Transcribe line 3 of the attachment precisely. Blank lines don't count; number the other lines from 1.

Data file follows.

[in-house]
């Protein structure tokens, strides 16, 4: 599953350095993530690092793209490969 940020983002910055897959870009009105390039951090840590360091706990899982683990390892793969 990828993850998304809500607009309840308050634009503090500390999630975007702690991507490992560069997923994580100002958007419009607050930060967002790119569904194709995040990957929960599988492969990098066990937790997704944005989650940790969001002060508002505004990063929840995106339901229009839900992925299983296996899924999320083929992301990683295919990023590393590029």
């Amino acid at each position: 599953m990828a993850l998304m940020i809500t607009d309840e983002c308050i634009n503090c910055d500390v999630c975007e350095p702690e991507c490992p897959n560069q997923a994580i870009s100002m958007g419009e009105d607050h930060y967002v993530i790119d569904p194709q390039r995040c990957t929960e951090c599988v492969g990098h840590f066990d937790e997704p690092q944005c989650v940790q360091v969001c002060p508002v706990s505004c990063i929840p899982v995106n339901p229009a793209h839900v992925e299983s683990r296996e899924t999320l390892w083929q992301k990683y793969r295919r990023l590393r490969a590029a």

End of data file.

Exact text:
């Amino acid at each position: 599953m990828a993850l998304m940020i809500t607009d309840e983002c308050i634009n503090c910055d500390v999630c975007e350095p702690e991507c490992p897959n560069q997923a994580i870009s100002m958007g419009e009105d607050h930060y967002v993530i790119d569904p194709q390039r995040c990957t929960e951090c599988v492969g990098h840590f066990d937790e997704p690092q944005c989650v940790q360091v969001c002060p508002v706990s505004c990063i929840p899982v995106n339901p229009a793209h839900v992925e299983s683990r296996e899924t999320l390892w083929q992301k990683y793969r295919r990023l590393r490969a590029a």